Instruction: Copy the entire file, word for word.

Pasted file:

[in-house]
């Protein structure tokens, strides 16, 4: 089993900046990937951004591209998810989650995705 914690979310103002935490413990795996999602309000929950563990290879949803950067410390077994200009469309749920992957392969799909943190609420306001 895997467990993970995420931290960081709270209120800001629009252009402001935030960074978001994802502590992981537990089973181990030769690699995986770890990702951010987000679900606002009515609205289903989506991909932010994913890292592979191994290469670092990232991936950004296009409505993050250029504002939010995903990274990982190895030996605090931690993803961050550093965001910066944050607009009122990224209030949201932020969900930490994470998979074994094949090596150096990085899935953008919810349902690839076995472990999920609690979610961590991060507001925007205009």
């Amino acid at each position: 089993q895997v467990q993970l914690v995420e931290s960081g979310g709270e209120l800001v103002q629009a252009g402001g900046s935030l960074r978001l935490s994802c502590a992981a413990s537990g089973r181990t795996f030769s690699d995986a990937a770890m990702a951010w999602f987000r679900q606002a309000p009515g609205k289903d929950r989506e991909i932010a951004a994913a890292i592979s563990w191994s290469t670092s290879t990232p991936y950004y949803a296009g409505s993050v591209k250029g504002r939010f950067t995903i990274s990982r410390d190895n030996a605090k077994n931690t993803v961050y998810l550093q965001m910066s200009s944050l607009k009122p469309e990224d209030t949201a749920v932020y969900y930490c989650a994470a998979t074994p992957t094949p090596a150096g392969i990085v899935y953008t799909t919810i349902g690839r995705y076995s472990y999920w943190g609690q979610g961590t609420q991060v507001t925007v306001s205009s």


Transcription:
[in-house]
């Protein structure tokens, strides 16, 4: 089993900046990937951004591209998810989650995705 914690979310103002935490413990795996999602309000929950563990290879949803950067410390077994200009469309749920992957392969799909943190609420306001 895997467990993970995420931290960081709270209120800001629009252009402001935030960074978001994802502590992981537990089973181990030769690699995986770890990702951010987000679900606002009515609205289903989506991909932010994913890292592979191994290469670092990232991936950004296009409505993050250029504002939010995903990274990982190895030996605090931690993803961050550093965001910066944050607009009122990224209030949201932020969900930490994470998979074994094949090596150096990085899935953008919810349902690839076995472990999920609690979610961590991060507001925007205009």
């Amino acid at each position: 089993q895997v467990q993970l914690v995420e931290s960081g979310g709270e209120l800001v103002q629009a252009g402001g900046s935030l960074r978001l935490s994802c502590a992981a413990s537990g089973r181990t795996f030769s690699d995986a990937a770890m990702a951010w999602f987000r679900q606002a309000p009515g609205k289903d929950r989506e991909i932010a951004a994913a890292i592979s563990w191994s290469t670092s290879t990232p991936y950004y949803a296009g409505s993050v591209k250029g504002r939010f950067t995903i990274s990982r410390d190895n030996a605090k077994n931690t993803v961050y998810l550093q965001m910066s200009s944050l607009k009122p469309e990224d209030t949201a749920v932020y969900y930490c989650a994470a998979t074994p992957t094949p090596a150096g392969i990085v899935y953008t799909t919810i349902g690839r995705y076995s472990y999920w943190g609690q979610g961590t609420q991060v507001t925007v306001s205009s």